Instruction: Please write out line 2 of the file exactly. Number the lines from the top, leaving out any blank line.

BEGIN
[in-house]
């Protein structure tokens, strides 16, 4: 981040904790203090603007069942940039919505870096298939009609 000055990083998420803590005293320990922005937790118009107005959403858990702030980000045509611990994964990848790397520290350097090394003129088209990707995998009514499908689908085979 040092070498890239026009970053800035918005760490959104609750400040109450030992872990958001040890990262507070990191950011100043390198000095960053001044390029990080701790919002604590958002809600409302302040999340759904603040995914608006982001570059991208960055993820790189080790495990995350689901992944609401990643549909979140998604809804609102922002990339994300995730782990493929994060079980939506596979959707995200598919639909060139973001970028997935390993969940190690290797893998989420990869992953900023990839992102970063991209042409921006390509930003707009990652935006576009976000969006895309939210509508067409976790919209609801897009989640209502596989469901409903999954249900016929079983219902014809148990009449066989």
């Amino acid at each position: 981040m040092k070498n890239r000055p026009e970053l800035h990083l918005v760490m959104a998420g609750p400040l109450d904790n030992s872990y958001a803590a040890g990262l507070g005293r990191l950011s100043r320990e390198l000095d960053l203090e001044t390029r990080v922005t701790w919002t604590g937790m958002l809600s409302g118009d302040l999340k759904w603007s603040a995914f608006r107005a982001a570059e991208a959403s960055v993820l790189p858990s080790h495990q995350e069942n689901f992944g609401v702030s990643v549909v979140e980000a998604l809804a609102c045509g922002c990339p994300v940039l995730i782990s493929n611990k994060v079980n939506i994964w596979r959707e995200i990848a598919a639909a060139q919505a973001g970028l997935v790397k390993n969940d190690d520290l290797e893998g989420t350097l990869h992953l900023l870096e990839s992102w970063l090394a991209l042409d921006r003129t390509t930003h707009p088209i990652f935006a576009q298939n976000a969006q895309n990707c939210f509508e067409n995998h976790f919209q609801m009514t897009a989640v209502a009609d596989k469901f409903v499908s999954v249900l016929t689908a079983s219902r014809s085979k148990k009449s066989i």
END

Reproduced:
């Protein structure tokens, strides 16, 4: 981040904790203090603007069942940039919505870096298939009609 000055990083998420803590005293320990922005937790118009107005959403858990702030980000045509611990994964990848790397520290350097090394003129088209990707995998009514499908689908085979 040092070498890239026009970053800035918005760490959104609750400040109450030992872990958001040890990262507070990191950011100043390198000095960053001044390029990080701790919002604590958002809600409302302040999340759904603040995914608006982001570059991208960055993820790189080790495990995350689901992944609401990643549909979140998604809804609102922002990339994300995730782990493929994060079980939506596979959707995200598919639909060139973001970028997935390993969940190690290797893998989420990869992953900023990839992102970063991209042409921006390509930003707009990652935006576009976000969006895309939210509508067409976790919209609801897009989640209502596989469901409903999954249900016929079983219902014809148990009449066989």